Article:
New Cancer Drug Approvals From 2016

Doctor Speaking to Patient During Chemotherapy Treatment

Chemotherapy is one of the most powerful tools we have to treat cancer, and research continues to find new chemotherapy drugs as well as new uses for existing ones. At the same time, newer types of drugs are continually being developed that work in different ways to attack cancer cells.

They include targeted therapy, which aims to more precisely identify cancer cells while doing less damage to normal cells, and immunotherapy, which uses the body’s own immune system to help find and destroy cancer.

Before any new drug can be sold in the United States, it has to go through an approval process by the Food and Drug Administration (FDA). The FDA evaluates evidence from testing to decide whether the drug’s benefits outweigh any known risks. The FDA also provides doctors and patients with information about how to use the new drug safely.

In 2016, the FDA approved several new drug treatments for different cancer types that American Cancer Society editors believe will make a significant difference.

Bladder Cancer

Tecentriq (atezolizumab) is the first new drug approved in 3 decades for advanced bladder cancer. It’s part of a new class of immunotherapy drugs called checkpoint inhibitors.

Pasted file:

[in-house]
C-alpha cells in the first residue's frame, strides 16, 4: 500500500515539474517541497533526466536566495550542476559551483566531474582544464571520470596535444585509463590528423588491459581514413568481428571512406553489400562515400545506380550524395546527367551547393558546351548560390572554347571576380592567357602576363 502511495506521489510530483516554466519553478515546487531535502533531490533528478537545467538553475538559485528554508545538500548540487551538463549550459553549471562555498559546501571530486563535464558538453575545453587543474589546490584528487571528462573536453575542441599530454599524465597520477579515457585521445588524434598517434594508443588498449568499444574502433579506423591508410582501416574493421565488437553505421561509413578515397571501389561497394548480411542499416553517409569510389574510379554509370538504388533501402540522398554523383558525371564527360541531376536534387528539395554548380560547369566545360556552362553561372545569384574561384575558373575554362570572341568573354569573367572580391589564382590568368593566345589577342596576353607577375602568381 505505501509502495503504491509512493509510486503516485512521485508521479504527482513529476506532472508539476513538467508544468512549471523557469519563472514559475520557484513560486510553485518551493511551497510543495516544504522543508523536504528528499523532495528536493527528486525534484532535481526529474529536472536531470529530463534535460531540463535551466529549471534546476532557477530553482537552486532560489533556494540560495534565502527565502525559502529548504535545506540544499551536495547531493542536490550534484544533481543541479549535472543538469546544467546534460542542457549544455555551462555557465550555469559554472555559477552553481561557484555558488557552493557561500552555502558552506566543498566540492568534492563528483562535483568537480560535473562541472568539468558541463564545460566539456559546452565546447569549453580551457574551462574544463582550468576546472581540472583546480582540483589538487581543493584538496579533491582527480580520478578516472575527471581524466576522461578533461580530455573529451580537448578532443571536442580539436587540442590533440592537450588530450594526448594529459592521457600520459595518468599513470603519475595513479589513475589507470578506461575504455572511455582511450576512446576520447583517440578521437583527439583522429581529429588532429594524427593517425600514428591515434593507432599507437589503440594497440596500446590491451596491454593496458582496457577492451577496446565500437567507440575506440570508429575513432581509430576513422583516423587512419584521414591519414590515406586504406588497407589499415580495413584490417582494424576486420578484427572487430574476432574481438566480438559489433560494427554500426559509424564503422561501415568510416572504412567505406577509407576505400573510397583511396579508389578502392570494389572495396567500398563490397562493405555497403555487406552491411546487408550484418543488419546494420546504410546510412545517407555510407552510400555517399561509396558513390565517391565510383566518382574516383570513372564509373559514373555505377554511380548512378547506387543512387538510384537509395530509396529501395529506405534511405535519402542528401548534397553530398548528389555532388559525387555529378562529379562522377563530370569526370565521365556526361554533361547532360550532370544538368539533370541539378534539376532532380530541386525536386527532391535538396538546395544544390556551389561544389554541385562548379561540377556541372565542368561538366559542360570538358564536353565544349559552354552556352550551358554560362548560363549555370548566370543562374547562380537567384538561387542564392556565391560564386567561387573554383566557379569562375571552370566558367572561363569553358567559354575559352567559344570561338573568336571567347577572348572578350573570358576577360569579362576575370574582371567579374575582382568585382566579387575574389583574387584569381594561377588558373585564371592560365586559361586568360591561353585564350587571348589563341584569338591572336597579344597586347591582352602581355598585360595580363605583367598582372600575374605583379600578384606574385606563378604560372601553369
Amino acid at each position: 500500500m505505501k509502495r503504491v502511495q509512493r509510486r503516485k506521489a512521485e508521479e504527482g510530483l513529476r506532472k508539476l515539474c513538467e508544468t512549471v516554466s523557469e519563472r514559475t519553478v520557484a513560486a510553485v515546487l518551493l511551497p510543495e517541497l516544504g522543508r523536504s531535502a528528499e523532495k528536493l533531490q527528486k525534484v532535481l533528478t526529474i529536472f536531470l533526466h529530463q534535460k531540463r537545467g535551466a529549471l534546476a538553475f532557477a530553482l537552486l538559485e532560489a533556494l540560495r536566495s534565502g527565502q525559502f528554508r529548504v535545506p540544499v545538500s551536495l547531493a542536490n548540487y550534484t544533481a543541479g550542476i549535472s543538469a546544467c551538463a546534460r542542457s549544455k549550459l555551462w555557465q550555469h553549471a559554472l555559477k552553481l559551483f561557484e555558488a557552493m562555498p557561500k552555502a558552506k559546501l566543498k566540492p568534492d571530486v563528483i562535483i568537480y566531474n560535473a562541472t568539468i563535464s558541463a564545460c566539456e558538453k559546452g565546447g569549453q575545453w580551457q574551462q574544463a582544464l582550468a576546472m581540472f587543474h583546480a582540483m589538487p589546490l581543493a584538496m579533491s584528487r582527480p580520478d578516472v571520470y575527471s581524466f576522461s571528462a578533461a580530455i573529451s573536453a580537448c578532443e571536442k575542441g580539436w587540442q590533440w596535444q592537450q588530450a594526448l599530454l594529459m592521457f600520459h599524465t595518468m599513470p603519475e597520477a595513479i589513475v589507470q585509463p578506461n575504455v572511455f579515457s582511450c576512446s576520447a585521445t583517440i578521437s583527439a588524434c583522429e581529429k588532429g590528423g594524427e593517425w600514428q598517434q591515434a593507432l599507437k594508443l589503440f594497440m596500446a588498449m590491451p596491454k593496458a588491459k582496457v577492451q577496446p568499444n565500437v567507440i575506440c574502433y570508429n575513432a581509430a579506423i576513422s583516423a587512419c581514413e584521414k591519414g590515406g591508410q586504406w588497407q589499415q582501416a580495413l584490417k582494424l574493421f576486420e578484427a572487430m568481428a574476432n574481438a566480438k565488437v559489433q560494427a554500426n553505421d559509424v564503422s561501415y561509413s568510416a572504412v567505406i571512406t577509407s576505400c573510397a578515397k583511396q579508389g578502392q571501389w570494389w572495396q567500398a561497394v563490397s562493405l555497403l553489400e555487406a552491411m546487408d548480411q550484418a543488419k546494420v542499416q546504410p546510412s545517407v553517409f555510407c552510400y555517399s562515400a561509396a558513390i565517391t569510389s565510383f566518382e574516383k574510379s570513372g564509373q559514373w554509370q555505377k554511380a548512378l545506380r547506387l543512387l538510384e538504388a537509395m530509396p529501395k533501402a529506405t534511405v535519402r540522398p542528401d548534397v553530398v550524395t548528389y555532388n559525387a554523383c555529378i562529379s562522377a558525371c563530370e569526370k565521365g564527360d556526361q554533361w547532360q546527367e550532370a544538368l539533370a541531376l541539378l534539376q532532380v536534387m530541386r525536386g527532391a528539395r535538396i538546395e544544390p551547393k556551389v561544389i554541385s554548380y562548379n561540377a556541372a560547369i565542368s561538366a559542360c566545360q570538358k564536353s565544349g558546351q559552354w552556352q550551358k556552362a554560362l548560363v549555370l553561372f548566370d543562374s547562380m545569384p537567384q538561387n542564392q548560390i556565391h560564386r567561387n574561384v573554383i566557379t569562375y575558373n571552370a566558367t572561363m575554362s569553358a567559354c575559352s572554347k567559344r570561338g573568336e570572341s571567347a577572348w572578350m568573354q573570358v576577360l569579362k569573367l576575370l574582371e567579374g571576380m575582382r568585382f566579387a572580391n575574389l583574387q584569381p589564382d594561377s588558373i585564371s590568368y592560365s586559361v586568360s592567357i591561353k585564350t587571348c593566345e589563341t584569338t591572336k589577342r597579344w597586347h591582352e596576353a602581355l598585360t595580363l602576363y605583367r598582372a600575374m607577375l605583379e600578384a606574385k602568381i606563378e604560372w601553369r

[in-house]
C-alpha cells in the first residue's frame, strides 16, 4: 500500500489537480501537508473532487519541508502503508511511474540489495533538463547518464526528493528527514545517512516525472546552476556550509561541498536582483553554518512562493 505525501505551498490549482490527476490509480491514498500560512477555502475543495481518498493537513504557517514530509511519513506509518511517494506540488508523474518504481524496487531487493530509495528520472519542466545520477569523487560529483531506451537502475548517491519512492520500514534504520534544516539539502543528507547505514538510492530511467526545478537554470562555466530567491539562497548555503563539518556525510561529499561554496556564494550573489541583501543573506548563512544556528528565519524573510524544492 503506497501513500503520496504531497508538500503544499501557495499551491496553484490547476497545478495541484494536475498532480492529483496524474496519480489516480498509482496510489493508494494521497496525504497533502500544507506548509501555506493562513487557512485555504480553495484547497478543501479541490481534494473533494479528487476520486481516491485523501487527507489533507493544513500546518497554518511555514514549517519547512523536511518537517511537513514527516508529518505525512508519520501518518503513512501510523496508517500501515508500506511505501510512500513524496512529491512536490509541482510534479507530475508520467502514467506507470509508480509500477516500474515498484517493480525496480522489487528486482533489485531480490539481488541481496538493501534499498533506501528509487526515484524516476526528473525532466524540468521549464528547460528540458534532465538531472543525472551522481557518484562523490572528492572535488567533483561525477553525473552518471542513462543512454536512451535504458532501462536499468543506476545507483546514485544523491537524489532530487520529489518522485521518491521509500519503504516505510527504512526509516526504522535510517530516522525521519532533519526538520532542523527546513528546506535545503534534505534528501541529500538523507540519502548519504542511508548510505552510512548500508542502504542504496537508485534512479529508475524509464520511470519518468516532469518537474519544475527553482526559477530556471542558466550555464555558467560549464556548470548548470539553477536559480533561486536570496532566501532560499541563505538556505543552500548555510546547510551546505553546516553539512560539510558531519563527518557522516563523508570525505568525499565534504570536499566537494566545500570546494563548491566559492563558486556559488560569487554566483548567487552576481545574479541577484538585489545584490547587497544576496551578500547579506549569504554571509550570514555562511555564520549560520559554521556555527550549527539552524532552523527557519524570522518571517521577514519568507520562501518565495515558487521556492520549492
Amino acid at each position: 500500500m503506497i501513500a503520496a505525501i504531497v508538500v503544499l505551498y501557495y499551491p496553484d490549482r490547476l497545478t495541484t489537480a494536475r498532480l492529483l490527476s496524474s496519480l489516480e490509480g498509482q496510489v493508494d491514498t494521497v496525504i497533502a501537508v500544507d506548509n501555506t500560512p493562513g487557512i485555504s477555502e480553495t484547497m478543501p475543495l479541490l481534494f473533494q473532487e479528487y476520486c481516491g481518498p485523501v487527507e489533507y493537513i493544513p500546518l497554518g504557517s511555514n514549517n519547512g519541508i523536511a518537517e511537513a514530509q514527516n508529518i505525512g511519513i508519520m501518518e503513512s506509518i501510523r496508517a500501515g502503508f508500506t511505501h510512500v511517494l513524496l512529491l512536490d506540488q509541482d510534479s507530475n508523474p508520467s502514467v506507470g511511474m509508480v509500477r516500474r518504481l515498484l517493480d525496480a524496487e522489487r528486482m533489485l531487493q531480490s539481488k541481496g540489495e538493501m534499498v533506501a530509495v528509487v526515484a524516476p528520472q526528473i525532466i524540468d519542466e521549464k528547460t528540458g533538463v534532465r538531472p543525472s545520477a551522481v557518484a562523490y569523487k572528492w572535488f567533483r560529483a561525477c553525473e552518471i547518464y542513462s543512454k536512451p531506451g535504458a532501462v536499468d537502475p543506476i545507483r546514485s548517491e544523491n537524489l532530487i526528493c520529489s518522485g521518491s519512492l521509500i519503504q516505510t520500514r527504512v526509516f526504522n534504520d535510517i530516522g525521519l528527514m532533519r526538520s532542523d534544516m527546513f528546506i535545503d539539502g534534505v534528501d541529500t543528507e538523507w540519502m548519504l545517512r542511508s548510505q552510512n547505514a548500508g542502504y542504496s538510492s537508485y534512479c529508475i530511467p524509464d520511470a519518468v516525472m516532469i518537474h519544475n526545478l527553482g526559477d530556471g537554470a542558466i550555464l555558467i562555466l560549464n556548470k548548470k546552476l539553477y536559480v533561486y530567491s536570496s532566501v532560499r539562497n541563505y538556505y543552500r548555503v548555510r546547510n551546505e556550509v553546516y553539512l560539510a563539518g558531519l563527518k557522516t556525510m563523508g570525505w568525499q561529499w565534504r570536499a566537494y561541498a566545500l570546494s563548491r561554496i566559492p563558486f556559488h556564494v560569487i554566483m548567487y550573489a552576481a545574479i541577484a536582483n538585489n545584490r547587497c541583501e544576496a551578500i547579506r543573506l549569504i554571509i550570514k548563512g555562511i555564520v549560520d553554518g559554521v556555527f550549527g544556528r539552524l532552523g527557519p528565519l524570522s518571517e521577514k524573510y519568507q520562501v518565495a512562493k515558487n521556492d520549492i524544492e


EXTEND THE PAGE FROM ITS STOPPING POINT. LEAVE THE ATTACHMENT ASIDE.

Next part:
Chronic Lymphocytic Leukemia (CLL)

The targeted therapy Venclexta (venetoclax) is for people with CLL whose leukemia cells have a chromosome abnormality called 17p deletion and who have had at least one treatment already.

Head and Neck Cancer

Keytruda (pembrolizumab) was the first immunotherapy drug approved for head and neck cancer. It had already been approved to treat advanced melanoma skin cancer and non-small cell lung cancer. Opdivo (nivolumab), a similar dug (see next entry), was also approved for head and neck cancer later in the year.

Hodgkin Lymphoma

The immunotherapy drug Opdivo (nivolumab) is a new option for people with hard-to-treat Hodgkin lymphoma. It has also been approved to treat advanced non-small cell lung cancer, kidney cancer, melanoma skin cancer, and head and neck cancer.

Liposarcoma

Halaven (eribulin) is the first drug approved for people with liposarcoma (a type of soft tissue cancer) that has been shown to help them live longer. It’s a chemo drug that had already been approved to treat breast cancer.

Lung Cancer

Xalkori (crizotinib) is the first treatment for people with advanced non-small cell lung cancer who have a mutation in the ROS1 gene. This targeted therapy had already been approved for advanced non-small cell lung cancer patients with a mutation in the ALK gene.

Soft Tissue Sarcoma

The approval of Lartruvo (olaratumab) is a significant development because there are not many other treatment options for soft tissue sarcomas. Lartruvo is a monoclonal antibody, a type of targeted therapy.

The American Cancer Society medical and editorial content team
Our team is made up of doctors and master’s-prepared nurses with deep knowledge of cancer care as well as journalists, editors, and translators with extensive experience in medical writing.


American Cancer Society news stories are copyrighted material and are not intended to be used as press releases. For reprint requests, please contact permissionrequest@cancer.org.